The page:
What works best for stopping the spread of disease in a hospital?
- Negative pressure rooms (expensive, hard to maintain)
- Opening windows (cheap!)
The low-tech solution could help prevent the spread of airborne infections such as tuberculosis — and ironically, old-fashioned hospitals with high ceilings and big windows may offer the best design for this, they reported.
They worked better than modern “negative pressure” rooms, with expensive design aimed at pumping out infected air, the researchers report in the Public Library of Science journal PLoS Medicine.
“Opening windows and doors maximizes natural ventilation so that the risk of airborne contagion is much lower than with costly, maintenance-requiring mechanical ventilation systems,” wrote Rod Escombe of Imperial College London and colleagues in their report.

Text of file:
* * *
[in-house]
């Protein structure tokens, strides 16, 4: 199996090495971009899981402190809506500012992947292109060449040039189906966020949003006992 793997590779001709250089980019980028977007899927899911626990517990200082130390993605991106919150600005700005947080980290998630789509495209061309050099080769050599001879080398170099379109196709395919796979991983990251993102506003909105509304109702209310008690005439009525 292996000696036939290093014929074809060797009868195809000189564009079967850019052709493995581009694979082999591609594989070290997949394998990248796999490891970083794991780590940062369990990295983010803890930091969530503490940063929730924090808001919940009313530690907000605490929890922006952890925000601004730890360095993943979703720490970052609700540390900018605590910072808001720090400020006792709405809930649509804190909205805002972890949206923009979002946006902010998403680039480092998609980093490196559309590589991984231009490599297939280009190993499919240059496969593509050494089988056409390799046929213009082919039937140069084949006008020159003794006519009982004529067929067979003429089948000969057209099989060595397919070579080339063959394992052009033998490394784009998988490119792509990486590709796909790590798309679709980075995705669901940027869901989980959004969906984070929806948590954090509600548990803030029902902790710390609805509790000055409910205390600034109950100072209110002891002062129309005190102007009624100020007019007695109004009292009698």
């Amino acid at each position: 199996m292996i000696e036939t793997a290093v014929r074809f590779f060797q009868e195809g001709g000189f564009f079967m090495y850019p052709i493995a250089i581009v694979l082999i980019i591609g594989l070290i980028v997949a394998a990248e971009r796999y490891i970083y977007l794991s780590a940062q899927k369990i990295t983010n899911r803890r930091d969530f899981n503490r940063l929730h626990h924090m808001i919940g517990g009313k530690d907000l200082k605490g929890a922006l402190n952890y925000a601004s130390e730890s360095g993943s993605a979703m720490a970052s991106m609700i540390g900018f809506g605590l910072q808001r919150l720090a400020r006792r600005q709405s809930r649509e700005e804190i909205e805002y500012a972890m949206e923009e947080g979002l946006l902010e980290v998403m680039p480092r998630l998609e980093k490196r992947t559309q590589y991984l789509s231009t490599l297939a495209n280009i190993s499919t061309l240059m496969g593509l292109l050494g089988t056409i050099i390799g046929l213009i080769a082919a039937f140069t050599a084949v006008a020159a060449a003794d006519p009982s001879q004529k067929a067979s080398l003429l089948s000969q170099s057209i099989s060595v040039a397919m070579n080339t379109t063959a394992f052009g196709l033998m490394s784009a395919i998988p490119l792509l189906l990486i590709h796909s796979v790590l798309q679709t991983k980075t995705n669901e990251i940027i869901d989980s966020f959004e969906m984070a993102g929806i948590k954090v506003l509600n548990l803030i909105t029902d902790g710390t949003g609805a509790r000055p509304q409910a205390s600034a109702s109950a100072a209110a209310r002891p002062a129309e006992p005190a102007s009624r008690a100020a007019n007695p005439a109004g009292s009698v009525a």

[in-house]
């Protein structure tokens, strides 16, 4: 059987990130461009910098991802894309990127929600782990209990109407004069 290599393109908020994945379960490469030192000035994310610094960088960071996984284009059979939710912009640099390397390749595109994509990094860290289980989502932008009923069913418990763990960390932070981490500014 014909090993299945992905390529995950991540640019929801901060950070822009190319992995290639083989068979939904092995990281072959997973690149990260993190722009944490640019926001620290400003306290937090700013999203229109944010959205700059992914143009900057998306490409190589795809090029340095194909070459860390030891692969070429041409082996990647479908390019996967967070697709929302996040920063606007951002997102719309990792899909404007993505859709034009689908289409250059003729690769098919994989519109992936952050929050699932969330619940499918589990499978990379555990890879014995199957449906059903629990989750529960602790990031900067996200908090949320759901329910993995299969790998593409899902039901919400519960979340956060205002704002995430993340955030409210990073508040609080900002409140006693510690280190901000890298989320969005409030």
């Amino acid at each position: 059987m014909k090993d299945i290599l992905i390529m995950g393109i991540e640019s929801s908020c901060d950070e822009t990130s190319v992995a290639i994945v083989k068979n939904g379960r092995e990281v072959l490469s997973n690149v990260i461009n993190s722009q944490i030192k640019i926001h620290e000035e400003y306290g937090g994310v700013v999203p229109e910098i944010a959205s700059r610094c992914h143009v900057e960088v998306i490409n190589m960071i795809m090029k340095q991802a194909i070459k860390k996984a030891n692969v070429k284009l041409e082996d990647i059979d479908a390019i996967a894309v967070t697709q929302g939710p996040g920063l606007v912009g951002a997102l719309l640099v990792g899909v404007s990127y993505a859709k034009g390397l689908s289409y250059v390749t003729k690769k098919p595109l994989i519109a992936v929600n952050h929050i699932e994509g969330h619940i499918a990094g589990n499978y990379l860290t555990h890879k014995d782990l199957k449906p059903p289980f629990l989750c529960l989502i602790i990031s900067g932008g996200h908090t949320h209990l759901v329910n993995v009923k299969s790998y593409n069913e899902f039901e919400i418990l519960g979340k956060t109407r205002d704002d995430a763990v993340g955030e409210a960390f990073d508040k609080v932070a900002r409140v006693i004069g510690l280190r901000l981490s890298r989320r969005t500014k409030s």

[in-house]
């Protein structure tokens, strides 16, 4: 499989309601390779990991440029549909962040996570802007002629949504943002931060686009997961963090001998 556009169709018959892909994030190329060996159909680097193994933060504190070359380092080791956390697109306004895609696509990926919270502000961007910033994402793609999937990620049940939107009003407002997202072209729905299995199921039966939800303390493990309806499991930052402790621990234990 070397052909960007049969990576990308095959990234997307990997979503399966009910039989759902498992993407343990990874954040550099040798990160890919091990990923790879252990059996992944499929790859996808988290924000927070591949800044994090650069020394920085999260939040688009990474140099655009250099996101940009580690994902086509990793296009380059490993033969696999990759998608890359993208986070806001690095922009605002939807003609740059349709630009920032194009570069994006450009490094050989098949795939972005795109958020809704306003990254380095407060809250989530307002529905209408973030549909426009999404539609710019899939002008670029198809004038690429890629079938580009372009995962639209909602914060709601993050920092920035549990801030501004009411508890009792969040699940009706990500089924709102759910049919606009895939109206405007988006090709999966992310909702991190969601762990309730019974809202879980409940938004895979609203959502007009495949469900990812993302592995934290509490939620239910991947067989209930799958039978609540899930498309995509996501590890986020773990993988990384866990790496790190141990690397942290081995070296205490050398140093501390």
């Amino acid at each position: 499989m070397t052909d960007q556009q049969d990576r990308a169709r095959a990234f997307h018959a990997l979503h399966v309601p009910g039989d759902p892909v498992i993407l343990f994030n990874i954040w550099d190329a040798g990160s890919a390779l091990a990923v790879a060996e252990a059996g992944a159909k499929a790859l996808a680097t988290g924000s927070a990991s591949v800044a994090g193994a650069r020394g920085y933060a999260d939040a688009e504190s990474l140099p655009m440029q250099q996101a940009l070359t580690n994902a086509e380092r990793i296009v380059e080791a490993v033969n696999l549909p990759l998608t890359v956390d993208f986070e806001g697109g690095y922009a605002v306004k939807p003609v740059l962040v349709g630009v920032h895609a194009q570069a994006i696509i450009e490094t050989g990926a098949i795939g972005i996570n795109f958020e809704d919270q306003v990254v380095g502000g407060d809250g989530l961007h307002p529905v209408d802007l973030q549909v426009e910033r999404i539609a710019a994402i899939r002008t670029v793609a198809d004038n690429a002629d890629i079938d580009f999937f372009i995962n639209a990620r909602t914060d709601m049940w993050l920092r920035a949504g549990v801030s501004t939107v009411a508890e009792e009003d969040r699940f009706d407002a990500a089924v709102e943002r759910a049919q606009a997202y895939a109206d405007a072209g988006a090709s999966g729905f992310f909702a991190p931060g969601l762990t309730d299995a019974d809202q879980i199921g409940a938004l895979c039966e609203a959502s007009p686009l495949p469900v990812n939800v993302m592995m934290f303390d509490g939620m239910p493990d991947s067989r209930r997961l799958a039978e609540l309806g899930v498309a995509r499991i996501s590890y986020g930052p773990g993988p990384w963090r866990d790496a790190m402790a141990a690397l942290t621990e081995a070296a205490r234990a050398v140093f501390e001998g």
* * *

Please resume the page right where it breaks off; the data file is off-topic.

“Old-fashioned clinical areas with high ceilings and large windows provide greatest protection. Natural ventilation costs little and is maintenance free,” they added.
It comes back to the Lean notion of using creativity before capital. I don’t think the windows even open at most “modern” hospitals, do they? So implementing that “cheap” solution might be somewhat expensive in a new place. It’s a much simpler idea, at least.
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